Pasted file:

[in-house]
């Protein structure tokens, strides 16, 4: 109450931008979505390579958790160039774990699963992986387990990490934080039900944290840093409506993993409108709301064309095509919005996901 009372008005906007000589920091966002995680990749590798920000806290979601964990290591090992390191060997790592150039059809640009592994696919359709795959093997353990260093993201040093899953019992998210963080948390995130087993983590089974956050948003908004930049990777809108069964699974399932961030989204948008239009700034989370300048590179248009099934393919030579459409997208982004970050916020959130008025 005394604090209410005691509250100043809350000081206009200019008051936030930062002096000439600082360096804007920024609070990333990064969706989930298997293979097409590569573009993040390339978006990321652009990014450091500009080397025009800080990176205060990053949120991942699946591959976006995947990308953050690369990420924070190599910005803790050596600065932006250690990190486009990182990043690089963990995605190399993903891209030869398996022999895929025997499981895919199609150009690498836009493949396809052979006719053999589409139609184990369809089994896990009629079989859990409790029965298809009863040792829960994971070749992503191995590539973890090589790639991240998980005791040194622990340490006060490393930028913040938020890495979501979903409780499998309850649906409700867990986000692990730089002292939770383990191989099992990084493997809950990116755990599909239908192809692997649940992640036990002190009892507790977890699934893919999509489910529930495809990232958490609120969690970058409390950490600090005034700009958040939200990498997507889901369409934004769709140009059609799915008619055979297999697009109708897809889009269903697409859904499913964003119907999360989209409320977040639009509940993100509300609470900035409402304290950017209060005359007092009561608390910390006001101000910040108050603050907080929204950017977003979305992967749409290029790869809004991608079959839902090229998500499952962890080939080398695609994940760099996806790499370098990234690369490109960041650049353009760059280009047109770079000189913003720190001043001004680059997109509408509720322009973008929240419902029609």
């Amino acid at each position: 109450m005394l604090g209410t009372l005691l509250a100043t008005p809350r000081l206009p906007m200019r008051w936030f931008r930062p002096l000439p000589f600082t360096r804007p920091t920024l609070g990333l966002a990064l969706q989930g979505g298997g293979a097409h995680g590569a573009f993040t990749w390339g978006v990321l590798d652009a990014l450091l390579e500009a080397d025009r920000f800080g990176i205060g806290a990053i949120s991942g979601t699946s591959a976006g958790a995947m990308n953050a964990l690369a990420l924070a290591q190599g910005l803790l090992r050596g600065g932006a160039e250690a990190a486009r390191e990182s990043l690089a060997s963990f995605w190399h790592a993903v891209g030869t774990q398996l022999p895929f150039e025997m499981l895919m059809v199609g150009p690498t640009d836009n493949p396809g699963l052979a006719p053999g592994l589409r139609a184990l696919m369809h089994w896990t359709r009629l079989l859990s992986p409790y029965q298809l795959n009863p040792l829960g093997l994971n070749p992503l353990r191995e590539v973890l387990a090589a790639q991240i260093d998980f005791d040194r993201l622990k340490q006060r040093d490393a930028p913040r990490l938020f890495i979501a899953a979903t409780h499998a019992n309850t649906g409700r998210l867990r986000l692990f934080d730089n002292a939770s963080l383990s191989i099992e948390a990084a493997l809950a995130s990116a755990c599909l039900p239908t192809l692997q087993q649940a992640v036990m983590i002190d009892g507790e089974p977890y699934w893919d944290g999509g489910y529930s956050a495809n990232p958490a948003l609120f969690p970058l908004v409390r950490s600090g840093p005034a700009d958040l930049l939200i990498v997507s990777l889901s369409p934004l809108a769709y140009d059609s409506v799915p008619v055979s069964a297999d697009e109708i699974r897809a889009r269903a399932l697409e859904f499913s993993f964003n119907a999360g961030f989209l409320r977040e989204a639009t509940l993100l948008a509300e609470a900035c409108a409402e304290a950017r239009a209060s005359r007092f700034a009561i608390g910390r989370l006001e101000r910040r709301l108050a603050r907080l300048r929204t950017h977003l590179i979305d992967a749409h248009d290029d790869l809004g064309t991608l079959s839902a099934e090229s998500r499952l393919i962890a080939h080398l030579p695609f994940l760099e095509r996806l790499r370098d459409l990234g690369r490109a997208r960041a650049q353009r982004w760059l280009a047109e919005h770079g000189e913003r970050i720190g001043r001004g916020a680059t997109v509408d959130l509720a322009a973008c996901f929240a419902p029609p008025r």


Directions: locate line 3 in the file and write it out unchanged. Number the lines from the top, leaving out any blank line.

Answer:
């Amino acid at each position: 109450m005394l604090g209410t009372l005691l509250a100043t008005p809350r000081l206009p906007m200019r008051w936030f931008r930062p002096l000439p000589f600082t360096r804007p920091t920024l609070g990333l966002a990064l969706q989930g979505g298997g293979a097409h995680g590569a573009f993040t990749w390339g978006v990321l590798d652009a990014l450091l390579e500009a080397d025009r920000f800080g990176i205060g806290a990053i949120s991942g979601t699946s591959a976006g958790a995947m990308n953050a964990l690369a990420l924070a290591q190599g910005l803790l090992r050596g600065g932006a160039e250690a990190a486009r390191e990182s990043l690089a060997s963990f995605w190399h790592a993903v891209g030869t774990q398996l022999p895929f150039e025997m499981l895919m059809v199609g150009p690498t640009d836009n493949p396809g699963l052979a006719p053999g592994l589409r139609a184990l696919m369809h089994w896990t359709r009629l079989l859990s992986p409790y029965q298809l795959n009863p040792l829960g093997l994971n070749p992503l353990r191995e590539v973890l387990a090589a790639q991240i260093d998980f005791d040194r993201l622990k340490q006060r040093d490393a930028p913040r990490l938020f890495i979501a899953a979903t409780h499998a019992n309850t649906g409700r998210l867990r986000l692990f934080d730089n002292a939770s963080l383990s191989i099992e948390a990084a493997l809950a995130s990116a755990c599909l039900p239908t192809l692997q087993q649940a992640v036990m983590i002190d009892g507790e089974p977890y699934w893919d944290g999509g489910y529930s956050a495809n990232p958490a948003l609120f969690p970058l908004v409390r950490s600090g840093p005034a700009d958040l930049l939200i990498v997507s990777l889901s369409p934004l809108a769709y140009d059609s409506v799915p008619v055979s069964a297999d697009e109708i699974r897809a889009r269903a399932l697409e859904f499913s993993f964003n119907a999360g961030f989209l409320r977040e989204a639009t509940l993100l948008a509300e609470a900035c409108a409402e304290a950017r239009a209060s005359r007092f700034a009561i608390g910390r989370l006001e101000r910040r709301l108050a603050r907080l300048r929204t950017h977003l590179i979305d992967a749409h248009d290029d790869l809004g064309t991608l079959s839902a099934e090229s998500r499952l393919i962890a080939h080398l030579p695609f994940l760099e095509r996806l790499r370098d459409l990234g690369r490109a997208r960041a650049q353009r982004w760059l280009a047109e919005h770079g000189e913003r970050i720190g001043r001004g916020a680059t997109v509408d959130l509720a322009a973008c996901f929240a419902p029609p008025r």